In the 1960s it was noted that Californian Zinfandel and Primitivo from Puglia in Southern Italy were similar. The wines were similar and the grapes were similar. The more researchers looked the more similarities emerged. By the twenty first century DNA analysis removed any doubt that the two varieties were genetically identical.
A debate ensued as to just how the same variety could come to be used in two parts of the world under different names, and which name was the oldest and hence the correct one.
A Croatian variety called Plavac Mali also emerged as a possible Zinfandel in the 1990s. This proved to be a distinct variety and more recent information indicates that it is the offspring of a crossing with Zinfandel and a variety called Dobricic.
So this little escapade proved to be a sidetrack, but you can still find plenty of Croatians who claim that Plavac Mali is the original Zinfandel.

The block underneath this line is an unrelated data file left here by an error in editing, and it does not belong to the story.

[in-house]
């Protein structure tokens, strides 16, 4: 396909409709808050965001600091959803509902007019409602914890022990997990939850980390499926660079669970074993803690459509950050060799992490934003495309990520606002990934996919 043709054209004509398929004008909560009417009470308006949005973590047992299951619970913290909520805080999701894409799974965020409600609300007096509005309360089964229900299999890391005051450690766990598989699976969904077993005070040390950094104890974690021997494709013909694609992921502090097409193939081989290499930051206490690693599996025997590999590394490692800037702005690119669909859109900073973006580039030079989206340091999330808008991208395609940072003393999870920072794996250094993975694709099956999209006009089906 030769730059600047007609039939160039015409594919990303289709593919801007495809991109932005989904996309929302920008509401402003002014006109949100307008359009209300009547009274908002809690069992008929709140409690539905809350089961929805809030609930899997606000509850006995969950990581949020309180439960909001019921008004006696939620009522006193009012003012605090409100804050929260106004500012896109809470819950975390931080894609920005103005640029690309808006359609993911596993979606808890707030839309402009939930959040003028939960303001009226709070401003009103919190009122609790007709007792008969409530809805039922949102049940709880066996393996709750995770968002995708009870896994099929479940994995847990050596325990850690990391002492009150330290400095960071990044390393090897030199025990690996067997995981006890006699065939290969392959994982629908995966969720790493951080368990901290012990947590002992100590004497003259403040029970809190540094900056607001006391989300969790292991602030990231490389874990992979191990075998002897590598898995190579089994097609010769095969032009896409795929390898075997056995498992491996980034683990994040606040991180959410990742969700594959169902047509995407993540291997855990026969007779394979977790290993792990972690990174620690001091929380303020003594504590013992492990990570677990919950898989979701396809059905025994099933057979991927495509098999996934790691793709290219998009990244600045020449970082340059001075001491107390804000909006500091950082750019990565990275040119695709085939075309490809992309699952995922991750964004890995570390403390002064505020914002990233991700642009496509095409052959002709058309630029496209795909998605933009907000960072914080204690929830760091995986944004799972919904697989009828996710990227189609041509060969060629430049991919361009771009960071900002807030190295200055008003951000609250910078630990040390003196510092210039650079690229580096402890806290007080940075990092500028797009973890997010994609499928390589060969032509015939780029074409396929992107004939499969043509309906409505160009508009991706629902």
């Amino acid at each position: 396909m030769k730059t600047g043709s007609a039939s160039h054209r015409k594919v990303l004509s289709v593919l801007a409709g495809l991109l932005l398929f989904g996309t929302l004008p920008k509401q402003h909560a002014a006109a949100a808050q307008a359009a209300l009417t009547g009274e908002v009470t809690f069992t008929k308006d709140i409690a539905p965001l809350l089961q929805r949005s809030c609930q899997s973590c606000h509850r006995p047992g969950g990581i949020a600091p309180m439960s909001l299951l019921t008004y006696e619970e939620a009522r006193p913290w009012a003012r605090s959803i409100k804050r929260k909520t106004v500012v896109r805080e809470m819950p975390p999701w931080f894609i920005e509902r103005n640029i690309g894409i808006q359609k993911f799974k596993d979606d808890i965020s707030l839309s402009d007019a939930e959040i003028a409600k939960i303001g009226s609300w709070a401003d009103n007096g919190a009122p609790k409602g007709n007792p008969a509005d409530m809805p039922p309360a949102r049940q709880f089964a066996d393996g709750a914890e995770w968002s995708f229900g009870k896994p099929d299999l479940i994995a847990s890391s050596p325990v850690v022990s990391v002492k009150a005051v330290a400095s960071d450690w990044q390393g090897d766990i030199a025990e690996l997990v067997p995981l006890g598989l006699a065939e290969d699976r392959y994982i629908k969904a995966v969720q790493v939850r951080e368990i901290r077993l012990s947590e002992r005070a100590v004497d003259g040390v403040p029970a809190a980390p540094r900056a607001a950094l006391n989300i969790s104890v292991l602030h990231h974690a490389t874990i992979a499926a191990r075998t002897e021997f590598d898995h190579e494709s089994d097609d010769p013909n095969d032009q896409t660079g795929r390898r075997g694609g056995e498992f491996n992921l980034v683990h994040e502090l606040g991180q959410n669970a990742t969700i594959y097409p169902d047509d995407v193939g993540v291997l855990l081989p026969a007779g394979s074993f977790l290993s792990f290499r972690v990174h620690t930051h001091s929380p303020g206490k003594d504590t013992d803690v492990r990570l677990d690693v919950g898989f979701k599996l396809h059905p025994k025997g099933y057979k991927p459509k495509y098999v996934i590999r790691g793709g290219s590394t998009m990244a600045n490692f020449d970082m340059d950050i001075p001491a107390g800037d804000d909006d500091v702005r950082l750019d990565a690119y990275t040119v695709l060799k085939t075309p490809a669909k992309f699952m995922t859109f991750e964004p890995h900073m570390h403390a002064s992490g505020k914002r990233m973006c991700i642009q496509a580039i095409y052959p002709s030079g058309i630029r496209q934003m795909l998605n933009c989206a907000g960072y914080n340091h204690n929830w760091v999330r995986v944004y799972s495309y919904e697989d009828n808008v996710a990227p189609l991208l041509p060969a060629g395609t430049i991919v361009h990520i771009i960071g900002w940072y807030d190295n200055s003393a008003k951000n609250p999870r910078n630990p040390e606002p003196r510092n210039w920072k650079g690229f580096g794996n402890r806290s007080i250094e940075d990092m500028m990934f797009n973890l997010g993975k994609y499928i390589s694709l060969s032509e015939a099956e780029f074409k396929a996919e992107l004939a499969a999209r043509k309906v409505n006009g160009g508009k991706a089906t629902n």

But where did the variety originate? Well the search for the origins of the variety was launched in the late 1990s and dubbed Zinquest.
Early in the 2000s an older named vine was discovered on the Dalmatian coast. It was called Crljenak Kastelanski. So we had a new oldest name for the variety.
One more twist in the tale. In 2011 an even older named variety Tribidrag was found to be genetically identical. This name has been on the record since at least 1518 so the convention says that this is the correct name.
As it turns out the names Primitivo and Tribidrag are words derived from words meaning "early" in Latin and Croatian respectively. They both refer to the variety's characteristic of ripening early.
Tribidrag is the oldest recorded name for the variety and by the rule of anteriority the correct name.
You can read a review of the book, see a video of Jancis discussing it and find out how to obtain a discounted copy of the book on the Wine Grapes by Jancis Robinson page on Vinodiversity.
It is just that most growers, winemakers and consumers call it Zinfandel or perhaps Primitivo!
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